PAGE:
The council will need to save around £11.1 million over the coming five yearsKeira Quirk with permission for Varsity

Cambridge's council is to set aside £20 million for a regeneration of its city centre, which will require large savings to be made.

Cambridge City Council’s “major redevelopment and regeneration projects” will focus on a new civic quarter, which will include the Guildhall, Market Square, and the Corn Exchange.

A councillor leading the project has attacked the Government’s “sleight of hand,” as the local council is left to raise the funds almost independently, he claims.

The council’s strategy and resources scrutiny committee, set to meet on 15 January, released a report earlier this month reserving £20 million for the project.

The committee claimed that the funds come from an existing council reserve. This funding, however, is subject to annual reviews: any up-or-down funding adjustment will be assessed through the council’s budget-setting process.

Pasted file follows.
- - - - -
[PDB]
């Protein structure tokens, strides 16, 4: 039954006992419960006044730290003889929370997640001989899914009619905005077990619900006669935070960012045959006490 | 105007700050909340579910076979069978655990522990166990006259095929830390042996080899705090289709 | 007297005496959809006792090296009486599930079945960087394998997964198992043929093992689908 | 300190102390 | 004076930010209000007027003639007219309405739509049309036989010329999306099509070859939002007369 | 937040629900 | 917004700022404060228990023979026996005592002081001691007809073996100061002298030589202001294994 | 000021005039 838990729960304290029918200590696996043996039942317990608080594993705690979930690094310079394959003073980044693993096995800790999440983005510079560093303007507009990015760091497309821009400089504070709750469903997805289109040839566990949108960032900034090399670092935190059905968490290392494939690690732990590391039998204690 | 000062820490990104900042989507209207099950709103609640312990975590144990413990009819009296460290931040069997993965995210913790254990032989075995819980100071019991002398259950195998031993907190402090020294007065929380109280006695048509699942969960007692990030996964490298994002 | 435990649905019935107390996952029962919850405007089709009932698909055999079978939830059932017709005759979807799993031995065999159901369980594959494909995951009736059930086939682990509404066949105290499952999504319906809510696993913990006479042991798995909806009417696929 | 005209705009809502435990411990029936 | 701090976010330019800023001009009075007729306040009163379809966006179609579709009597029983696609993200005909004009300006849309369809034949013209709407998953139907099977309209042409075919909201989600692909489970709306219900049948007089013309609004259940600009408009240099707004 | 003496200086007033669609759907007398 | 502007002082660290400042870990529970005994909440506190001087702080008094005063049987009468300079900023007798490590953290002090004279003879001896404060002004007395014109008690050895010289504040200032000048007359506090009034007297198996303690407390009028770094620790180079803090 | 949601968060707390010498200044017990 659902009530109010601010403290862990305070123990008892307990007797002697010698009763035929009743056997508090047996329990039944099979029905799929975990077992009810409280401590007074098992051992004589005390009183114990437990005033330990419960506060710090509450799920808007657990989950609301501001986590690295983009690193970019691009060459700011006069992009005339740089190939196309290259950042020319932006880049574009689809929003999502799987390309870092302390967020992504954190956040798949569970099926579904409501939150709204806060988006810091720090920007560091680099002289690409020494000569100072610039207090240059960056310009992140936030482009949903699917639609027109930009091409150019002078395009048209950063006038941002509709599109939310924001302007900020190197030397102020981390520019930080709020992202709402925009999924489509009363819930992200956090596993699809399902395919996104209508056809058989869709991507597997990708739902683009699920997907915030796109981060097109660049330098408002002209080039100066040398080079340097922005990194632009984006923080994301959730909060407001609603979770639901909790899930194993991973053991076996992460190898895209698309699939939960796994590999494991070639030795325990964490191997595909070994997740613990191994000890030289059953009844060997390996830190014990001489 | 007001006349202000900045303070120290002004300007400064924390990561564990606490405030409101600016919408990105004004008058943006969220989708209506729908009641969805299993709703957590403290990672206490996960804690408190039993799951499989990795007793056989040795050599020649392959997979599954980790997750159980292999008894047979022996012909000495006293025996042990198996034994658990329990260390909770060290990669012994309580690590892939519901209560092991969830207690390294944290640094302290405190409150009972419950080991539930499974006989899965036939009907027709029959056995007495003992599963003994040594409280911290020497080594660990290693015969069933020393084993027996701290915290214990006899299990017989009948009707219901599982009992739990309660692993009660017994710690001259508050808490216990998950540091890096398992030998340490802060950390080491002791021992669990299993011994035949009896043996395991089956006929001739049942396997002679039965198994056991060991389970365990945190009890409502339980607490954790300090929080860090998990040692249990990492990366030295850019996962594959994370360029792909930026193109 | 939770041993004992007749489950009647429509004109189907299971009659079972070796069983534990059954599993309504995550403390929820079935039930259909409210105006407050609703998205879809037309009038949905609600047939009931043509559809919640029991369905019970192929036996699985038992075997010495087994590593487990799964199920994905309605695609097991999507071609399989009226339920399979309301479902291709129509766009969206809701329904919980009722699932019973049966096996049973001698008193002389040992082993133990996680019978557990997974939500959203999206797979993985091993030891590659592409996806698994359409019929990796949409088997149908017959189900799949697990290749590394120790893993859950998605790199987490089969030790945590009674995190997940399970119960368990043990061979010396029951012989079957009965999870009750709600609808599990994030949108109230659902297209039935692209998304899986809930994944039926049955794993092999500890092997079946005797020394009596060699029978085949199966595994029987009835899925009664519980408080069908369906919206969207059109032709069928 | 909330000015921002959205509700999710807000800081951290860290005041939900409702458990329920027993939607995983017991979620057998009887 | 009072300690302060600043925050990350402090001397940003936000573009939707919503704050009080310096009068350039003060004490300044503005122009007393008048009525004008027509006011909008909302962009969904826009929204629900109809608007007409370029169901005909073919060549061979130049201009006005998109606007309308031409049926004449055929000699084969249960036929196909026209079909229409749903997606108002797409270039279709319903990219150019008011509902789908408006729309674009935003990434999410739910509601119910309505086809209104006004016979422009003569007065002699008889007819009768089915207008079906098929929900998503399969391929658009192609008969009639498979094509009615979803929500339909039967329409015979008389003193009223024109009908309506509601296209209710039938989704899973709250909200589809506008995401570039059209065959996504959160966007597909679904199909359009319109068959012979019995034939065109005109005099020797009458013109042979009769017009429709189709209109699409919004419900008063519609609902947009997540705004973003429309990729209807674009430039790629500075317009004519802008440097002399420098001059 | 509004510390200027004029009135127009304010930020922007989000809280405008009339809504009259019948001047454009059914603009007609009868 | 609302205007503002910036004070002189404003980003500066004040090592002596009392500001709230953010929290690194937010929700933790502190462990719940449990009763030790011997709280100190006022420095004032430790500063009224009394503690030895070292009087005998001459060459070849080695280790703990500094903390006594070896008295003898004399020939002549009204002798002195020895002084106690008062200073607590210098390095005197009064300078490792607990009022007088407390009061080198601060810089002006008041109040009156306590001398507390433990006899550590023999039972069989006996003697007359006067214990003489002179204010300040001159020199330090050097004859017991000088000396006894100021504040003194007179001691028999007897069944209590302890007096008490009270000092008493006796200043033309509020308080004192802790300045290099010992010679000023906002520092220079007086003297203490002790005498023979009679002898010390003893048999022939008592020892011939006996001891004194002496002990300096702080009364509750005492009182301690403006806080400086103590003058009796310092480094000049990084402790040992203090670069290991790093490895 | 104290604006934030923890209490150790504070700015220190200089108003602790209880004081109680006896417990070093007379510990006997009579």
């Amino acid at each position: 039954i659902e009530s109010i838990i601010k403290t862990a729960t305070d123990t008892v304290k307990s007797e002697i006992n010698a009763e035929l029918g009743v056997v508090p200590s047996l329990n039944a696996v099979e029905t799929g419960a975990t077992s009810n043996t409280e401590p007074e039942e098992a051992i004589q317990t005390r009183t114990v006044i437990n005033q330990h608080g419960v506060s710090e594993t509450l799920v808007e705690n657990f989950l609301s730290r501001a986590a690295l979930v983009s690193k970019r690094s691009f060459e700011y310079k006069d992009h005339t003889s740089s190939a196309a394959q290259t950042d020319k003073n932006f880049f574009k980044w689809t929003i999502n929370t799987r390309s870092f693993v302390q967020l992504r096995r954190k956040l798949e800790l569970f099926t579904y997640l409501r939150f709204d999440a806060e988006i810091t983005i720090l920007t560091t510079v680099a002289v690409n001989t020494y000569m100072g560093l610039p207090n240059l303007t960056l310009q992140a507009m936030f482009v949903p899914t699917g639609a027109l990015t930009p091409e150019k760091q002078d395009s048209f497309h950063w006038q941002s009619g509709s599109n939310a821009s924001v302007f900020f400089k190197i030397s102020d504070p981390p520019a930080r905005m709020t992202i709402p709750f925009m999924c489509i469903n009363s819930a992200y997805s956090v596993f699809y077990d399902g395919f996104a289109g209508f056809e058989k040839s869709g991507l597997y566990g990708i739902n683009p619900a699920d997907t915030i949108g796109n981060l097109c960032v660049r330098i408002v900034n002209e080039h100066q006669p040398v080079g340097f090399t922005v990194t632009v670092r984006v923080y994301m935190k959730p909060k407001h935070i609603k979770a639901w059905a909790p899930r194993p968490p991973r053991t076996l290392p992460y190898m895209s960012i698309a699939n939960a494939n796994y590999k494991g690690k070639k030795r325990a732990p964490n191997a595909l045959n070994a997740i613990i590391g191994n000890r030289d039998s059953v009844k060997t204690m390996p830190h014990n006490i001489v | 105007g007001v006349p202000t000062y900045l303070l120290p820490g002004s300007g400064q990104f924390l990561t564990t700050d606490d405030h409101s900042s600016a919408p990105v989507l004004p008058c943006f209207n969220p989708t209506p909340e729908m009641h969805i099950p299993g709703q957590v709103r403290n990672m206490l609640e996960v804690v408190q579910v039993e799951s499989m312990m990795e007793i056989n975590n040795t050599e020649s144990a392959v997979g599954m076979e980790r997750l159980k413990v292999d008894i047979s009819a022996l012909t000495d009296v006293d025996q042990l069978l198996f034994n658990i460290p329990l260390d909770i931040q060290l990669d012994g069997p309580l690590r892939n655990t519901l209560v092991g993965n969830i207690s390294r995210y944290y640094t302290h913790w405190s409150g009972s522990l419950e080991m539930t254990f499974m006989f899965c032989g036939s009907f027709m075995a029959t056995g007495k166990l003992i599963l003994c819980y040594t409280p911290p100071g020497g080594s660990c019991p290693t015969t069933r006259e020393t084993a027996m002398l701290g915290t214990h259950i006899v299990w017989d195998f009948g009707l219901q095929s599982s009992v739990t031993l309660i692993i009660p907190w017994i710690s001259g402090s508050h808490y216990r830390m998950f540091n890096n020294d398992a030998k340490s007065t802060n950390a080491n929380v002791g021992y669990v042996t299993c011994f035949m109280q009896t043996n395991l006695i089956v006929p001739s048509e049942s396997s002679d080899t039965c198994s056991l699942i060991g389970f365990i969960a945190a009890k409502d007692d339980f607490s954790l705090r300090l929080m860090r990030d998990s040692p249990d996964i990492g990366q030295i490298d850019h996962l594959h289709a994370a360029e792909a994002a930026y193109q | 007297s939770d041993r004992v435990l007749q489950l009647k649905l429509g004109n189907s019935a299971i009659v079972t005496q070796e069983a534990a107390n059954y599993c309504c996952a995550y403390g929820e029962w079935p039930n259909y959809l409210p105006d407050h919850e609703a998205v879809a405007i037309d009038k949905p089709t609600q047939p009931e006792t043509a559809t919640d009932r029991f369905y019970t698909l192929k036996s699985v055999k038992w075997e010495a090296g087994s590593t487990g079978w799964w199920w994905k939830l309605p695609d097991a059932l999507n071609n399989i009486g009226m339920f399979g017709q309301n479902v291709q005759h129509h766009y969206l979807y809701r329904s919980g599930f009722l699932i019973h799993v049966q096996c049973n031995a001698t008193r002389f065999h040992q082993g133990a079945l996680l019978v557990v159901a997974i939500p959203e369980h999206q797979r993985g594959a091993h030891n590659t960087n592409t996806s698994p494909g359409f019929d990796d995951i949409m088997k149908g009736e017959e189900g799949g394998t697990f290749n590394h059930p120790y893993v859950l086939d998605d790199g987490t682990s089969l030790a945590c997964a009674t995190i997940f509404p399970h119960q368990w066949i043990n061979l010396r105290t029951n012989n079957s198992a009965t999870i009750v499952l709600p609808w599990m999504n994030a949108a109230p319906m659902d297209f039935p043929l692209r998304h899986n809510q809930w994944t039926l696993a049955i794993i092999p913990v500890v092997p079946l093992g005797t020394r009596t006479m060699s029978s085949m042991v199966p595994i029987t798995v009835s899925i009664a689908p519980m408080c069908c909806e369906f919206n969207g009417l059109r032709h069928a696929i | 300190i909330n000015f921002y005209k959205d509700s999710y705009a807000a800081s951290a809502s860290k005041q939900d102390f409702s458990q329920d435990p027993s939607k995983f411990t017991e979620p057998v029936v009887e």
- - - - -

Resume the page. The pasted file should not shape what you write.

The Council claims that it needs to save around £11.1 million over the coming five years, although this figure could rise to £19 million.

Councillor Simon Smith claimed that incoming government funds will do little to help the council’s money-saving project.

He stated: “The settlement applies to just a small amount of the council’s general fund budget for day-to-day services. The provisional figures could add approximately £968,000 to the council’s £74million budget.”


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“This is hardly going to make a significant impact, while local authorities are left to face larger and larger budget gaps,” he said.

“Additionally, the provisional statement assumes that councils will increase their council tax income by the highest amount, effectively forcing residents to pick up the bill”, Cllr Smith said.

He concluded: “The government’s sleight of hand delivers little relief to the city council’s need to make up to £11m in savings over the next five years against cost pressures arising from the multitude of crises authorities are facing.”

The development will be discussed at the 15 January meeting.